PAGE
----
I called Granville Homes Vice President Jeff Roberts on Thursday. I wanted to know what happened at Wednesday’s Planning Commission meeting.
As I reported earlier, the commissioners were to hold a hearing on plans to expand the Assemi-owned Fig Garden Financial Center in North Fresno from three office towers to four. City Hall would have to “vacate” small portions of two city streets to accommodate the new tower. This would change traffic patterns in the neighborhood (which happens to be where I live).
I like the Assemi idea.
“Where were you?” Roberts asked before I could ask my question.
I thought: “Oh, no – dramatic meeting and I missed it.”
Just the opposite.
“It was continued,” Roberts said. “For two weeks.”
So, the big hearing will occur on June 19.
The good folks in my neighborhood aren’t of a single mind on the Assemi project. That’s the American way.
If I understood Roberts correctly, one of my neighbors wants the Assemis to do an environmental impact report before the project moves too far through the regulatory pipeline.
EIRs take time and money.
EIRs can also identify major impacts to the neighborhood before a project gets going, thus giving everyone time to come up with wise mitigating measures.
But you don’t just pull successful mitigating measures off a store shelf. They require hard work to find and implement. Rarely do they make everyone happy. One person’s remedy is another person’s poison.
I later learned that my friend Jodi Fitzpatrick (she lives a handful of houses from me) had submitted a letter to the Planning Commission on June 4. Jodi is an experienced developer. She asked that the Assemi project be returned to the Development and Resource Management Department until a full EIR is done.
“I’m writing to express my enthusiasm for (the) project in general,” Fitzpatrick wrote. “With some modifications, it could be a harmonious addition to the existing center and neighborhood. The Assemi Group, Inc. has done a respectable job concerning outreach to the community.”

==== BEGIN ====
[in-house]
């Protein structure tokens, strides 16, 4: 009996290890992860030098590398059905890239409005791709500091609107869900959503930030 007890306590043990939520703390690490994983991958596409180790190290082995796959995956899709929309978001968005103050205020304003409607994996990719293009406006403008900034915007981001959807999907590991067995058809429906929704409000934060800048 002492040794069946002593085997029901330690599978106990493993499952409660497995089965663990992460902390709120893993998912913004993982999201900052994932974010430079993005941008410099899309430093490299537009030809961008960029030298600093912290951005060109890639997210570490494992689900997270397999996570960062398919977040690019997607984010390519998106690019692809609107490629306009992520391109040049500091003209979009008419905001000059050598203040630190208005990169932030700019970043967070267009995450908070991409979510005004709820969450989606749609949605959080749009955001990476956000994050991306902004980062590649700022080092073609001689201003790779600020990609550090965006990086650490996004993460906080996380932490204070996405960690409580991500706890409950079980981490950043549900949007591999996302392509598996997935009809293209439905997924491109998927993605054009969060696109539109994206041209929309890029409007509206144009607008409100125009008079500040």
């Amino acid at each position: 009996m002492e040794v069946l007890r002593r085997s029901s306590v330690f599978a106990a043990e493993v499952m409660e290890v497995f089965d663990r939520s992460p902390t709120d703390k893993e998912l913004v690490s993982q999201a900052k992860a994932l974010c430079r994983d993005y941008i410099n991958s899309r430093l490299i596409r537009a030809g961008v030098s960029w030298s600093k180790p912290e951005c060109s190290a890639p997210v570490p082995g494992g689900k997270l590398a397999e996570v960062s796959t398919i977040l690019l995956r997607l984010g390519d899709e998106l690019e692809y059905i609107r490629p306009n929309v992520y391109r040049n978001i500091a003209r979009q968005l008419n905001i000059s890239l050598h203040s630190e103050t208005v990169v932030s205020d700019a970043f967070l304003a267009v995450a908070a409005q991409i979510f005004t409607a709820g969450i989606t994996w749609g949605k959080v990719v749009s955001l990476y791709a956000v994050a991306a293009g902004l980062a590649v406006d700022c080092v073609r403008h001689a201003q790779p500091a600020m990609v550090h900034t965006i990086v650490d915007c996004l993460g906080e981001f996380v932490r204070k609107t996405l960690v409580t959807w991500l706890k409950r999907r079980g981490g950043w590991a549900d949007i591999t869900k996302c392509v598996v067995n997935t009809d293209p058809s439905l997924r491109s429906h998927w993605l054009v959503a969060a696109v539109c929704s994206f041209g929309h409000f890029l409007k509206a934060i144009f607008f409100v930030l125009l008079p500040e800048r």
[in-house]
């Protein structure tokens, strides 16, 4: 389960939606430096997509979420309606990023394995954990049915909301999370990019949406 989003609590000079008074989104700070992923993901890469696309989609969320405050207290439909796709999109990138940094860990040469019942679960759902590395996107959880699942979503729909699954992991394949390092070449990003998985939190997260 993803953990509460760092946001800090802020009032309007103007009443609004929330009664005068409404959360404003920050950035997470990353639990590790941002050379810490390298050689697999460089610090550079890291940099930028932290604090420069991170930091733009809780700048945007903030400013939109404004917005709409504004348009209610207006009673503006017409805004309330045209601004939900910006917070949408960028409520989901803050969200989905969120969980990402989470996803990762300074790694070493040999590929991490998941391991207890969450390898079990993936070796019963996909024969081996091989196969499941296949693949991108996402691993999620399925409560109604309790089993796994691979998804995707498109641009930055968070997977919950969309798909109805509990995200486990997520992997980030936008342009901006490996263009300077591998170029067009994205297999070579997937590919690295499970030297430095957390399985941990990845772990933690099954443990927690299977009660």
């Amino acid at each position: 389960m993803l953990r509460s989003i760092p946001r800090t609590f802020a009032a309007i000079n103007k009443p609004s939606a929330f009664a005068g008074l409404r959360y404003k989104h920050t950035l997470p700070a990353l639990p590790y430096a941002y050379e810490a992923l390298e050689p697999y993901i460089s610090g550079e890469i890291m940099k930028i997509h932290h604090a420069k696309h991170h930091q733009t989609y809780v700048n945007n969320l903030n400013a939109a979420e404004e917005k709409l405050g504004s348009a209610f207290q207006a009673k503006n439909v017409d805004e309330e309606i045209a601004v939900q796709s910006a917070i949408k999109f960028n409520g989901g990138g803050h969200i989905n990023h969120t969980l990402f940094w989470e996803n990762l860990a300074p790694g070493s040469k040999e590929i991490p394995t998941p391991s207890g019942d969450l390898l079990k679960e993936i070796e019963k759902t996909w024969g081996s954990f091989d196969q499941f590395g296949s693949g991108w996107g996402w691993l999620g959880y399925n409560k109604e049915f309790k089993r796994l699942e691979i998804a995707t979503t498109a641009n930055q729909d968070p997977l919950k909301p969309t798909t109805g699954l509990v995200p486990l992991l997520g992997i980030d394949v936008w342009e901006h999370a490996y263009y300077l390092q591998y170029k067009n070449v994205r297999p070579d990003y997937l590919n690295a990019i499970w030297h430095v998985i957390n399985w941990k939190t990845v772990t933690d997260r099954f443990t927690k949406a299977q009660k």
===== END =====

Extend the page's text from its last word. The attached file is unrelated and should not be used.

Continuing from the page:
But she has some significant concerns. These include emergency vehicle access, pedestrian safety and traffic flow. Thus her view that a full EIR is necessary before anything comes to the commission.
Without getting too far into the details, our neighborhood is an amazing hodge-podge of government jurisdictions, street patterns, housing types and diversity of human beings. Jodi is fully aware of this complexity. It’s clear from her letter that she’s concerned City Hall doesn’t get it – at least not yet.
As I’ve written before, infill development in my neighborhood is a textbook example of the irreconcilable tensions in City Hall’s 2035 general plan: Stable neighborhoods vs. dynamic neighborhoods. Redevelopment in the form of much higher residential density is already coming to my neighborhood. More is on the way. This is the future in much of Fresno.
I used to be able to take my dog on our usual morning walk and not encounter too much of the bedlam of intensified urban land use. Not anymore. There’s a stretch of one street on our walk that has been so narrowed by construction and east-west vehicular traffic that on occasion I carry my dog past the most dangerous choke points.
That’s a successful mitigation measure. It’s just not one you’ll find in a typical general plan or EIR.